This is an article from 2007 http://business.timesonline.co.uk/tol/business/industry_sectors/transport/article1591309.ece
Slots on Heathrow’s runways are the most sought after in world aviation. The airport’s two runways operate at 98.5%
capacity. The only free slots left at the airport are late at night, too late to be attractive to most airlines. Heathrow's owner BAA, was today referred by the Office of Fair Trading to the Competition Commission for an inquiry that could eventually lead to its break-up. BAA faces a separate Competition Commission review into proposed charges to airlines at its UK airports.
Slot-trading is regarded by some as illegal, but despite this there is a thriving grey market. Few deals are disclosed publicly, although BA has in the past given some details of its transactions. Its previous biggest deal was in 2003, when it bought eight pairs of slots from Swissair, the Swiss flag carrier that later collapsed in financial turmoil.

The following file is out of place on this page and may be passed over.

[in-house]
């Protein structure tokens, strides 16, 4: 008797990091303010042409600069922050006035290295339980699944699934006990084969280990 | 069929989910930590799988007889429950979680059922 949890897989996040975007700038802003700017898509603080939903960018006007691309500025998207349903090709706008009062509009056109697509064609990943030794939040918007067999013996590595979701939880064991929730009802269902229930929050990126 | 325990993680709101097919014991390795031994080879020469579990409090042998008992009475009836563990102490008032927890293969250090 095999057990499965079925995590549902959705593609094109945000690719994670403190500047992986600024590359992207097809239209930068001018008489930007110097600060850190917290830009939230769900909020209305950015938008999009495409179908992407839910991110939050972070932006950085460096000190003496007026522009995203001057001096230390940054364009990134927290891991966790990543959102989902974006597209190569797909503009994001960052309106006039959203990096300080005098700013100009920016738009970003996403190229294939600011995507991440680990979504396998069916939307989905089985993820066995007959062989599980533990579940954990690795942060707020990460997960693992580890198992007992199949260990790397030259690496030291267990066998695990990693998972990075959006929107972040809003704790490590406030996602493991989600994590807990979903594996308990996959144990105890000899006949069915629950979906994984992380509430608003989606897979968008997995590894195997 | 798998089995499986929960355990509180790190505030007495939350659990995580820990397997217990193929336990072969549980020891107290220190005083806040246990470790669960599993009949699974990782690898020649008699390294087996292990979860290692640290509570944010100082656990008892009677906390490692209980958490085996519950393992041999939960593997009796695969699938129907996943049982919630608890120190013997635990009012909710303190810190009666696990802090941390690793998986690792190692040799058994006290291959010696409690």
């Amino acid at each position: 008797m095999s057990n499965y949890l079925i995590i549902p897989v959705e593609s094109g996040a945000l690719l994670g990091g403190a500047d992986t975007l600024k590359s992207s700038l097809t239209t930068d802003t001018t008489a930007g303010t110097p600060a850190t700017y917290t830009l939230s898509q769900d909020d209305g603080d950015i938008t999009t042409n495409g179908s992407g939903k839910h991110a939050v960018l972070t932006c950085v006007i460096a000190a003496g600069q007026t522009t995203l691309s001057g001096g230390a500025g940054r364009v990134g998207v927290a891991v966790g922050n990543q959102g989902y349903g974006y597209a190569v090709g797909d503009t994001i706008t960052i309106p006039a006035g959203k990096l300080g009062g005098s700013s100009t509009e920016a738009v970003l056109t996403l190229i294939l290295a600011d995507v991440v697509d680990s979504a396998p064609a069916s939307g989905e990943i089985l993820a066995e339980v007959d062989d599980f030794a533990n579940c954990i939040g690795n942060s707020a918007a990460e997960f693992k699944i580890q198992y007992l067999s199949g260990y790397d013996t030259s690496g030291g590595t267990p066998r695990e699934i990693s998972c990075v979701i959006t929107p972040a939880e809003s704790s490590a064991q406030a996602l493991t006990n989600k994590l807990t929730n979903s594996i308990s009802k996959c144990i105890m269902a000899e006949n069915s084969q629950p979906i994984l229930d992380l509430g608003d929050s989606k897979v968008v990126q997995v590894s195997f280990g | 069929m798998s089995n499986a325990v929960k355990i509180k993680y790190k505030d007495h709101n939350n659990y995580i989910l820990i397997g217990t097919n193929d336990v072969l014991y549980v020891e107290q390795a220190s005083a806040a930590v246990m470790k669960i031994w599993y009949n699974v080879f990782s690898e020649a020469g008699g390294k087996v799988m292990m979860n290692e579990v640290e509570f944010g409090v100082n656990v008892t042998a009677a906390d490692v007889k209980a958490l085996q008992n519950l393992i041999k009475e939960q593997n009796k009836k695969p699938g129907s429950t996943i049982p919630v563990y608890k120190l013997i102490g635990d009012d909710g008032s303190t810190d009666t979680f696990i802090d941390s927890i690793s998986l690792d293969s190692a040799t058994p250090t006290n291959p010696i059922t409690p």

Airline executives said that the price paid by BA appeared cheap. “Paying £3.4m per pair (the normal method for valuing slots) seems a very good deal. Pairs have changed hands for £10m,” one said.
5th freedom rights are vital for fun game play, until multiple hubs are allowed. If they weren't allowed every airline based in smaller cities would be unable to expand after a couple of weeks gameplay